Friday, January 19, 2007

Happy MLK Day!

Martin Luther King Day is a great holiday for transit fans, assuming you get it off; enough people still have to work that tourists are scarce even in the City, and transit systems run their full weekday schedules.

This year we rode the Freedom Train on CalTrain to San Francisco. A few years ago, we did this, and got to march down Market Street as part of a parade. This year, it turns out there was no parade--we were directed to chartered MUNI busses that took us to a rally at the Civic Center, but this really wasn't what we'd come for, so we decided to play tourists for the day.

After lunch at a 50's-themed diner on Powell (which fit into our diet surprisingly well) we walked back to Market and were astounded to find no line for the cable cars. Changing our plans on the spur of the moment, we hopped on the next car leaving, which was on the Powell/Mason.

Mr. Thinks-Very-Seriously-About-Transit 295Bus caught brazenly foaming

The family enjoyed the ride too!

At the end of the line we bought some cheap fleeces from a touristy stand--the pocket zipper promptly broke on mine, trapping my camera and phone, until we eventually discombobulated the pocket with a needle, keys, and other random objects pressed into service as tools.

We rode the F Line back to Market, where our serendipitous adventures continued. After alighting we discovered that a pair of gloves had been left on the trolley, and I ran, caught it, and retrieved them. I can take some credit for this save for the fact that I've been getting in shape, but have to give thanks to a helpful motorman and fellow passengers, plus an odd quirk of the F line routing (at the foot of Market it makes an odd U--look at the orange line at the very right edge of this map if you're curious) which us MUNI fans have long puzzled over, but which in this one case was quite handy since it let me outpace a PCC on foot by taking a more direct route.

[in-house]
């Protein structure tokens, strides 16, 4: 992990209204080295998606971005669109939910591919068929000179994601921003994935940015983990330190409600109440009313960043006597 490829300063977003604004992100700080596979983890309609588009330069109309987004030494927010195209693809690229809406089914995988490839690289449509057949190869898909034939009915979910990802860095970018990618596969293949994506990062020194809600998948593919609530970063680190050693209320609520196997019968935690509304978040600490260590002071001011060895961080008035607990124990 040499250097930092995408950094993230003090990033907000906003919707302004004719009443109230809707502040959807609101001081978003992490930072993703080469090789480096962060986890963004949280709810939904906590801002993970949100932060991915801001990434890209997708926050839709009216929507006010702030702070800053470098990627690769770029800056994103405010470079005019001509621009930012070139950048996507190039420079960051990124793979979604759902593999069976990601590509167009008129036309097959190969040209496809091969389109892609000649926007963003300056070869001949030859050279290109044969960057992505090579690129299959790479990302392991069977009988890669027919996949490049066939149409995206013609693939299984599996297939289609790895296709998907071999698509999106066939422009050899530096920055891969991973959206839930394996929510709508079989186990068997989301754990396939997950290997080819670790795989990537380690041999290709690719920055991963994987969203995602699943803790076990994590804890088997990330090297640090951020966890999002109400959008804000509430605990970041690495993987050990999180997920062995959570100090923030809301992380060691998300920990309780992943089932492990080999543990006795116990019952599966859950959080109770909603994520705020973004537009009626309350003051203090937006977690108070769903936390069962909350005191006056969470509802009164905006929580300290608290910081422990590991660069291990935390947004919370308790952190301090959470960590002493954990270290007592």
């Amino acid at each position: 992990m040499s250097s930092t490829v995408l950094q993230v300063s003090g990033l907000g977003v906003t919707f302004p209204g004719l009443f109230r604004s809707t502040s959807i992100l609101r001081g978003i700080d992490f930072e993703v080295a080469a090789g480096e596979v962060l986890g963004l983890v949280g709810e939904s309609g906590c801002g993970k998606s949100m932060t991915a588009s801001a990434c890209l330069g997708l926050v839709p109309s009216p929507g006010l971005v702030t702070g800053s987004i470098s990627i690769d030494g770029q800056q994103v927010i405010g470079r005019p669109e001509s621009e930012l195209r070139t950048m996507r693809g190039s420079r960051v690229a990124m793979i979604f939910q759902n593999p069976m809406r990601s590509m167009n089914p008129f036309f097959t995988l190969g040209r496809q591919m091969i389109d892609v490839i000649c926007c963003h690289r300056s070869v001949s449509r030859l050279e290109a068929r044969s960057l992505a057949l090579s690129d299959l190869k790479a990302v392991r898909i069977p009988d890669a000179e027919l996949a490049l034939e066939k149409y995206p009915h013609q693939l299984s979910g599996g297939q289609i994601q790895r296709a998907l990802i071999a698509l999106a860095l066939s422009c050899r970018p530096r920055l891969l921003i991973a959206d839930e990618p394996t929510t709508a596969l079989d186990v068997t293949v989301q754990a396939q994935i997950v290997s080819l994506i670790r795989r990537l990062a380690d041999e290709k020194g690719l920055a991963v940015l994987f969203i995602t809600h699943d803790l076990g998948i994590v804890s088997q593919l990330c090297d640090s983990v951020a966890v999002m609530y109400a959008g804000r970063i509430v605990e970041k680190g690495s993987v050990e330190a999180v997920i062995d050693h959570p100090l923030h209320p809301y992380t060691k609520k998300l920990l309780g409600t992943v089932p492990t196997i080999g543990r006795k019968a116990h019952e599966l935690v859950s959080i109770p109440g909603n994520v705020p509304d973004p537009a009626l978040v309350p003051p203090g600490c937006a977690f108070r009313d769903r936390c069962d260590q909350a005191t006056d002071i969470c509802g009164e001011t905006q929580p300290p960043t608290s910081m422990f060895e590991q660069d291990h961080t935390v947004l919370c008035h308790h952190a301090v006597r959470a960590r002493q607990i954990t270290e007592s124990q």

As soon as I caught my breath we ducked down into the subway, and hopped on an outbound J. The MUNI Metro may be less scenic than the F, but it's nostalgic for me, and a treat for my budding transit-fan daughter. We rode to Dolores Park, a favorite in the City, where there is a decent playground featuring and old boat, and met up with Grandma (to me, Mom!). We tried a few geocaches--one just led to litter and unmentionable smells, the other we were more successful with, finding the tiniest cache we've ever seen a stone's-throw from the "serpentine right-of-way":

By the "Golden Fireplug"